Two great loves that I’ve discovered in high school are politics and coffee. These are two critical elements of who I am today, but one would think they rarely intersect. That’s what I thought too—until Stav Shaffir came along and gave Israeli politics a total caffeine jolt. Stav Shaffir is a young female member of the Israeli Knesset (parliament), a star to be sure.
Religious leaders aren’t normally considered cool by teenagers, but Pope Francis is most definitely an exception. As a teenager myself, I can say that the Catholic Church was not at all on my radar until he started making waves.
I live in a town where Bernie Sanders merchandise adorns front yards and backpacks, school clubs like the GTSA (Gay-Trans-Straight Alliance) and Students Against Human Trafficking have the largest followings, introducing yourself with pronouns is required, and discussions on issues like the refugee crisis and racial inequality are held in both the classroom and the cafeteria. It’s a liberal bubble in a world with increasingly pervasive conservatism, and while many members of my town are wonderfully open about acceptance of liberal issues, kids at school are ostracized for identifying as Republican.
I grew up bilingual. From a young age, my parents, who are not Israeli, spoke to me in Hebrew because they felt it was an important skill to have. My ability to communicate with people outside of the English-speaking world has always felt like an incredible privilege. Although I love being able to find deeper meaning in the things I say through my dual-vocabulary, it’s the ability to share stories with people who otherwise wouldn’t be able to understand them, and the ability to hear theirs, that I find most important.
How did I end up spending four years traveling across three continents to track the lives of four young Polish women as they explored their newfound Jewish roots?
Because that’s what I do. I’m a documentary filmmaker. I try and get into the lives of people and make sense of their various turns and choices: the stories of how people change over time. It’s a combination of being an anthropologist, journalist and a therapist, all in the service of storytelling. It’s difficult, challenging, maddening—but it’s also the greatest thing in the world.
This lady is my German RBG (Ruth Bader Ginsburg), and let’s not even discuss what would happen if I were to bump into RBG at a coffee shop. For anyone who might not know, Merkel is the Chancellor of Germany (2005-present), and is the first woman to hold the position.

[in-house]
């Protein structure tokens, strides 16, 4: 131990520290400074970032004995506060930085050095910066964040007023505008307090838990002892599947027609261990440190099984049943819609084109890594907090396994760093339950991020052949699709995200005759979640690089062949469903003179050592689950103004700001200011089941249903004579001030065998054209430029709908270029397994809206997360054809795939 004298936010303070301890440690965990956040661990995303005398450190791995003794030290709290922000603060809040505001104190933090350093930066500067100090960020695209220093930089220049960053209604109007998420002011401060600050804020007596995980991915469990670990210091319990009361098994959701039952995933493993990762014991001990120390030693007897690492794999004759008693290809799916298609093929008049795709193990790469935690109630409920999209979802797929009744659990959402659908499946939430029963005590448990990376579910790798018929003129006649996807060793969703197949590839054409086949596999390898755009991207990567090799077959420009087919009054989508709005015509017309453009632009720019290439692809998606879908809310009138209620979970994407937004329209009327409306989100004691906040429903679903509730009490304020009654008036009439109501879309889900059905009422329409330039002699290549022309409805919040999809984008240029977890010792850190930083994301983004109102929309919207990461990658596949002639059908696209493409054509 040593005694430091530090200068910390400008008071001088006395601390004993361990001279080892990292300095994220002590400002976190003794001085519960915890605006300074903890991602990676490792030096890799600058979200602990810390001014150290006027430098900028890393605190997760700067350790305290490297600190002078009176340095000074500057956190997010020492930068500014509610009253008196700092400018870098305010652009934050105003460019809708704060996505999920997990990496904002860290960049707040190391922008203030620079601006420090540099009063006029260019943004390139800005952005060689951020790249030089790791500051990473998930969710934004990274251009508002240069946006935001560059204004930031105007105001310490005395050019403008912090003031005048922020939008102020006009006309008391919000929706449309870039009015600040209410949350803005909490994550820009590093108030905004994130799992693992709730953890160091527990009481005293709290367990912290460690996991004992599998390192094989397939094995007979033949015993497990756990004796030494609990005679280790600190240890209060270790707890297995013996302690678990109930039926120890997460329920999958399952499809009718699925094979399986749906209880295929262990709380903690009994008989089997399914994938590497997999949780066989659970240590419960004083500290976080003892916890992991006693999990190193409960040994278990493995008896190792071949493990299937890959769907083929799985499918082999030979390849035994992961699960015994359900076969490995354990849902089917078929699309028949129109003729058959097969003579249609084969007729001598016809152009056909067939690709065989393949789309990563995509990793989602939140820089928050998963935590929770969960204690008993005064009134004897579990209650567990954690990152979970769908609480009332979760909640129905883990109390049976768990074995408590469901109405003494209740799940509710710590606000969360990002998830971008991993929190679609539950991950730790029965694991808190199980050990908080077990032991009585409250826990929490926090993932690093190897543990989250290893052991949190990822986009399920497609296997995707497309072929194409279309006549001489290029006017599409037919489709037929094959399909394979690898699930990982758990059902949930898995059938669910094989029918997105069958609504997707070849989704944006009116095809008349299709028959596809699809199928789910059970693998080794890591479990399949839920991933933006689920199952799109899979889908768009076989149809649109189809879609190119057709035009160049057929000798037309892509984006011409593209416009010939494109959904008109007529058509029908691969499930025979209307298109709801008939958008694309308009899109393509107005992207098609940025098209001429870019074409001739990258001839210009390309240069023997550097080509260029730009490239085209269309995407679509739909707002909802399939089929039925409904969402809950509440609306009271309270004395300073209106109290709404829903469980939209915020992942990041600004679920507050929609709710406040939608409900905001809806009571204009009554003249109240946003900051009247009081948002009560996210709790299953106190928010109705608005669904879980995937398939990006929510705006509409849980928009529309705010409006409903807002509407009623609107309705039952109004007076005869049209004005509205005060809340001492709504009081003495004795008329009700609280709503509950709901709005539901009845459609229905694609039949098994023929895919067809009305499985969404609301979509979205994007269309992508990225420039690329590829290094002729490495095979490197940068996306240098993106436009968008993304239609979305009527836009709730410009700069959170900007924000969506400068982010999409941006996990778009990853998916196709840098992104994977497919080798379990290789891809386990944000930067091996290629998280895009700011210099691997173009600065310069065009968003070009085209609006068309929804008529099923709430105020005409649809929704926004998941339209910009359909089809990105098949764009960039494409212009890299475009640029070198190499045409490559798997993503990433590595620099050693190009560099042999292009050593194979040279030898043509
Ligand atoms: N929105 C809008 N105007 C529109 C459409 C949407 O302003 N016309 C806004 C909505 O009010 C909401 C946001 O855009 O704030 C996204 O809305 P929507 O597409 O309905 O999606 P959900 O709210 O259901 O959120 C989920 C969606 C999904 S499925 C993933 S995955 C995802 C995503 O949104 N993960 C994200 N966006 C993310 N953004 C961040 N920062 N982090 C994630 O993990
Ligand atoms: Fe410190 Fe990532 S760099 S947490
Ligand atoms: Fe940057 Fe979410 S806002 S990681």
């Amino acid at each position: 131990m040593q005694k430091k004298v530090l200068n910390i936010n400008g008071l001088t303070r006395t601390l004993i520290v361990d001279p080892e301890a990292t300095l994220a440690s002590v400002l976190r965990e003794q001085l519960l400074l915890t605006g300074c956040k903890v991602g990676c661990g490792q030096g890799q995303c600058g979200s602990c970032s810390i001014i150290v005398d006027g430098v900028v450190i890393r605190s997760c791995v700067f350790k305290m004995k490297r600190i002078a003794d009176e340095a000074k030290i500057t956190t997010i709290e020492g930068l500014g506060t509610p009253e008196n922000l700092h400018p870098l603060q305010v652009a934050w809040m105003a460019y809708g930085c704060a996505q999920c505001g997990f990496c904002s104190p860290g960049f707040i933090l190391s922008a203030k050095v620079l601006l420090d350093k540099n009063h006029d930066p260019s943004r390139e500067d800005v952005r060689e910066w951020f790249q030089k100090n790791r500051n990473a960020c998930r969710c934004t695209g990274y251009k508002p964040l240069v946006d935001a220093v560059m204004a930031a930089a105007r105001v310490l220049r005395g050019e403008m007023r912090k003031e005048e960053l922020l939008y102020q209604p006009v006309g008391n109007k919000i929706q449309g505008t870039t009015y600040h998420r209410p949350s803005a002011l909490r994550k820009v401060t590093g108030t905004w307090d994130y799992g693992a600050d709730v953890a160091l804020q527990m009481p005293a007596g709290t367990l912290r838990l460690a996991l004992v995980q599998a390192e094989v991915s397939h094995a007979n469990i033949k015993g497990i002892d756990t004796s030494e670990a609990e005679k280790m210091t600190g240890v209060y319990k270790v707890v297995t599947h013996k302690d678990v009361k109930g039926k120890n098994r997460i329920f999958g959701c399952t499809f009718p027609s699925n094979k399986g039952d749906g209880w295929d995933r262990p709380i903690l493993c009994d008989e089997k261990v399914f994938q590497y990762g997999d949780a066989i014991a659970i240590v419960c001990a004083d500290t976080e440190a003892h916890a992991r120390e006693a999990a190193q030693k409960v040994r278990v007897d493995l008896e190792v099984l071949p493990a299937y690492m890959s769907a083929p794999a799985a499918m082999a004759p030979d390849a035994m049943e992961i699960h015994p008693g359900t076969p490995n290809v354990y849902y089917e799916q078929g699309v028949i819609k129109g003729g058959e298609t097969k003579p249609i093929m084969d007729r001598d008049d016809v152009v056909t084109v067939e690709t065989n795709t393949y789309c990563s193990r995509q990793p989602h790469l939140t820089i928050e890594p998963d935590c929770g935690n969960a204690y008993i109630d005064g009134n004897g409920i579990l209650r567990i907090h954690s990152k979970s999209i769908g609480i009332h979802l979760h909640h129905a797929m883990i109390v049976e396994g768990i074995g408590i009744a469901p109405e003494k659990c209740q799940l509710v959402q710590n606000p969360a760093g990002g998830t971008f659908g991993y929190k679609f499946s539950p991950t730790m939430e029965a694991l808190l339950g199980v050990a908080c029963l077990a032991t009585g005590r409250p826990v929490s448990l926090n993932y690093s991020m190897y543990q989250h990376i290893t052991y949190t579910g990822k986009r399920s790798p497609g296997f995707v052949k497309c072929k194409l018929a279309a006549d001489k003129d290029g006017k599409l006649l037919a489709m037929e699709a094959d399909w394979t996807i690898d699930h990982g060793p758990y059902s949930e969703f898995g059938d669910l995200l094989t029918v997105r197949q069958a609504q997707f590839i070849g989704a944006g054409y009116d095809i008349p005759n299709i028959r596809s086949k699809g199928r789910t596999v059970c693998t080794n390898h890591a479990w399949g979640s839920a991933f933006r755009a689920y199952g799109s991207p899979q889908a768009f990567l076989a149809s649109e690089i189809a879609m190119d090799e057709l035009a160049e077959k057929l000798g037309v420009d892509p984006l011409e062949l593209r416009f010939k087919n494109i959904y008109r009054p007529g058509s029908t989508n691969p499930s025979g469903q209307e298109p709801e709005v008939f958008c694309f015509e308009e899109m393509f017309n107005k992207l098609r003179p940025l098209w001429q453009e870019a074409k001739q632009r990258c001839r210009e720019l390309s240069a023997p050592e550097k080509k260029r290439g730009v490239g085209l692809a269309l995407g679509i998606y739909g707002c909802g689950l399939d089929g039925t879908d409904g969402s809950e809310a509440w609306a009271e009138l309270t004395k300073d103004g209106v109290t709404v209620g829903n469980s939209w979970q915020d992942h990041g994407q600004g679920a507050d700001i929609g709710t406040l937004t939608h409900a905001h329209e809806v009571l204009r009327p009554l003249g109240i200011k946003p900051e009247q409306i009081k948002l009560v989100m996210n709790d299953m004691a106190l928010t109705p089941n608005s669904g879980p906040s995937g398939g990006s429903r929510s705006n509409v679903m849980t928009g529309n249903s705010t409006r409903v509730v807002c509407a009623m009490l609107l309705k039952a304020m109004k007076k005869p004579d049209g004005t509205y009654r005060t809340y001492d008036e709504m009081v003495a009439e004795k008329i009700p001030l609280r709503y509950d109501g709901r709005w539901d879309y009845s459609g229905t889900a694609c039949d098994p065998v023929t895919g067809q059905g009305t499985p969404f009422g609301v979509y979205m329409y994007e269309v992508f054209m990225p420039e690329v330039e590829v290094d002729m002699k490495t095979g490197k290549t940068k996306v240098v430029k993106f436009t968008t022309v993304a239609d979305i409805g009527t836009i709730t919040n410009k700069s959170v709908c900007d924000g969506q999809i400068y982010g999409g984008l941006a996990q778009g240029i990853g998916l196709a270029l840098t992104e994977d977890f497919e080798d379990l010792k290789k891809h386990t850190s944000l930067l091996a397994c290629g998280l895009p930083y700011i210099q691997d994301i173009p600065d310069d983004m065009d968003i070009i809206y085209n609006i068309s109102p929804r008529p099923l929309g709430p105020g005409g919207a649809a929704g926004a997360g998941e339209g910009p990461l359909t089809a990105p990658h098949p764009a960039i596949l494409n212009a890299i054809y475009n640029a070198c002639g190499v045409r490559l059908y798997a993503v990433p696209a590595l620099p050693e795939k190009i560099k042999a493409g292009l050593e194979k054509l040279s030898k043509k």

Donald Trump isn’t a name thrown around fondly in my social circles. I’d say I live comfortably in a liberal bubble, one which sees Donald Trump as an overblown joke. With the upcoming election, his name has become a household one, and is uttered with callousness and a little bit of fear. As primaries are approaching and poll results are flying in, I’m becoming uneasy about Donald Trump’s viability as a presidential candidate.
Recently, American women came under attack. And I’m not talking about a dozen women, or even a hundred women. Earlier this year, each and every one of the estimated 160 million women living in the United States of America was threatened by an attack which, had it succeeded, would have set women’s rights back to the early 1900s.
Marwa Sayed was the first Hijabi I ever met. I was a freshman in high school and she was a junior. A force to be reckoned with, she terrified me. She had strong convictions for equality and justice from which she did not back down. I served on student council with her at Boston University Academy (the high school we both attended) for two years, and during that time she led the charge to abolish the dress code and to establish gender neutral bathrooms.
As a teenage girl who has had a consistent, though definitively low key, internet presence since I was 12, I have witnessed the rise and fall of many-a carefully tailored persona. Online venues (Tumblr being the most recent and preeminent, but MySpace before this) provide a space for young people to pick the best bits and pieces of themselves, and to cut and paste them together into some straw man fallacy of a person.